Yesterday was my birthday. We're in the midst of anniversaries connected with the Second World War, including the invasion of Poland in 1939, the British declaration of war, and the signing of the treaty in Tokyo Harbour in 1945. However, I notice that today is the anniversary of the battle of Ain Jalut, fought between the Islamic military regime of Mameluke Egypt, and the invading Mongols. The battle is one of those 'high water marks' of history, marking the end of the Mongol 'threat' to the Islamic Middle East, and you can read about the wider campaign here.
However, it got me to thinking about how things look from a different historical perspective. Westerners like me are familiar with the treatment of the battle of Tours in 732 as the high water mark of the Moslems in Europe. Although, in fact, this honour may better be bestowed on the 1683 siege of Vienna. The current War in Iraq is simply part of a continuing struggle over the remains of the Ottoman Empire, dismembered by France and Britain in the Treaty of Sévres.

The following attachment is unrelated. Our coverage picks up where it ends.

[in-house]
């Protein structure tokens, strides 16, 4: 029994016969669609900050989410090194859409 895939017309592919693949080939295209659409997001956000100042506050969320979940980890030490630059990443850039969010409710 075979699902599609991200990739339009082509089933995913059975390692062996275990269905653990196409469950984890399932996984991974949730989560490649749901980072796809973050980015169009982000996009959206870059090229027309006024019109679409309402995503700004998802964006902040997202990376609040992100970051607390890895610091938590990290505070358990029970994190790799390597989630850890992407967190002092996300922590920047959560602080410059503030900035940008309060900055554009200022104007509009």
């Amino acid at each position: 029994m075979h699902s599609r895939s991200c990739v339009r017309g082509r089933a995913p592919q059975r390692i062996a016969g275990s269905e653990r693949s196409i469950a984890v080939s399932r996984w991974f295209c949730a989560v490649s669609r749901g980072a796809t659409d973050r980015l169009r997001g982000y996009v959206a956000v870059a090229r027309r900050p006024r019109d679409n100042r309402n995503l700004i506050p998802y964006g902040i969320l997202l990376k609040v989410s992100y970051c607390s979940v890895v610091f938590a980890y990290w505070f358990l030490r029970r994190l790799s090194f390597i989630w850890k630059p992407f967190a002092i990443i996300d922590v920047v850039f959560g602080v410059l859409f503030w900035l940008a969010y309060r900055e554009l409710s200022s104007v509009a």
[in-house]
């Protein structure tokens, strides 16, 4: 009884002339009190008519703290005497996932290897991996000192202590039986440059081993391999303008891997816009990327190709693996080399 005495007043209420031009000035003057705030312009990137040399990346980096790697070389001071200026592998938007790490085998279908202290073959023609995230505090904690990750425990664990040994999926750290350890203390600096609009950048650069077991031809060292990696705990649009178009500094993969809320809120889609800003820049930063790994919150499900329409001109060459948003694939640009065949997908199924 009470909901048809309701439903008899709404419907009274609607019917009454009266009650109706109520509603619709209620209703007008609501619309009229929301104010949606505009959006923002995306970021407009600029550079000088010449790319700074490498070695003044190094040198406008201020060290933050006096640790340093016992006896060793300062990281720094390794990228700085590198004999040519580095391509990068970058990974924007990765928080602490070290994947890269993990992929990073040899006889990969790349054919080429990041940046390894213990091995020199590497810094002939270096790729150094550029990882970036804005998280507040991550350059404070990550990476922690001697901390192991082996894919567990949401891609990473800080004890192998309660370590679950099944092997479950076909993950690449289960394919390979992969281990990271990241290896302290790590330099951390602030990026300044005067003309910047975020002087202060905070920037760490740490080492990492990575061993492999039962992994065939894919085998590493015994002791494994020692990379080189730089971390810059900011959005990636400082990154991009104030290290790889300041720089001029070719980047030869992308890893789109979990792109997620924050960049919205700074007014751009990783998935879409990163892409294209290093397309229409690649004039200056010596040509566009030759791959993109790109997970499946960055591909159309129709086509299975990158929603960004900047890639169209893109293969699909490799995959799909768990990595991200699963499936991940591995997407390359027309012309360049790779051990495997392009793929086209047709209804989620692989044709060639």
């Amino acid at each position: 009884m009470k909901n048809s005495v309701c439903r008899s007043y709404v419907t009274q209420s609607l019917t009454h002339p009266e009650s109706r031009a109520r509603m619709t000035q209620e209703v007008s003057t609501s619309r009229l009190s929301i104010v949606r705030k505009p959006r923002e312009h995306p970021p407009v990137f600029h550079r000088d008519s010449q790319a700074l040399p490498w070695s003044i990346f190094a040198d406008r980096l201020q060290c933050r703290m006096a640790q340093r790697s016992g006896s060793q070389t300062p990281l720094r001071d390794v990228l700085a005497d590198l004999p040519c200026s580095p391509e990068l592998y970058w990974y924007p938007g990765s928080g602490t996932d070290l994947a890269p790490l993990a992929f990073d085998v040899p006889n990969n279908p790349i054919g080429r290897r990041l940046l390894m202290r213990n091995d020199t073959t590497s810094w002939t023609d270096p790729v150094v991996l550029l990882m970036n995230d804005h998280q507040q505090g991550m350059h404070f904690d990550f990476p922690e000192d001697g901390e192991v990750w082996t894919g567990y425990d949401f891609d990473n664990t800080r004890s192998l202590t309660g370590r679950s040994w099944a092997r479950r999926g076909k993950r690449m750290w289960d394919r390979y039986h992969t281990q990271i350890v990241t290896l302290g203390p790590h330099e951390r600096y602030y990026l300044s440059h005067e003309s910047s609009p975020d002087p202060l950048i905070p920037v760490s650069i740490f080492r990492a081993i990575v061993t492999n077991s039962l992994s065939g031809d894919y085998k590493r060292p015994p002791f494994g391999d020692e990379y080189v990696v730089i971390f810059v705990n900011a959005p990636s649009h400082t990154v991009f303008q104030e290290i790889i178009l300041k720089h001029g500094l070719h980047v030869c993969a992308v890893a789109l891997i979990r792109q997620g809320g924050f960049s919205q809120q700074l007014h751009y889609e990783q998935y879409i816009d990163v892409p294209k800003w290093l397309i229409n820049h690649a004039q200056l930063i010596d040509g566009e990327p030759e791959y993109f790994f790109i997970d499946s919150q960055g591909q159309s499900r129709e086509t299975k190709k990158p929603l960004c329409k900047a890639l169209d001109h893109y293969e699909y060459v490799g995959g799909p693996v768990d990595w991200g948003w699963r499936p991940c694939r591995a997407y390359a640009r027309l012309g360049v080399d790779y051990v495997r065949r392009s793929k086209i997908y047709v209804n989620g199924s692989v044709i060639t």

So if, indeed, we are at the high water mark of Western domination of the Middle East, have we had our "Ain Jalut moment"? Was it, in fact, the 1930s Arab Revolt in Palestine, during which the British mandate began to unravel? Or is our "Ain Jalut" still to come?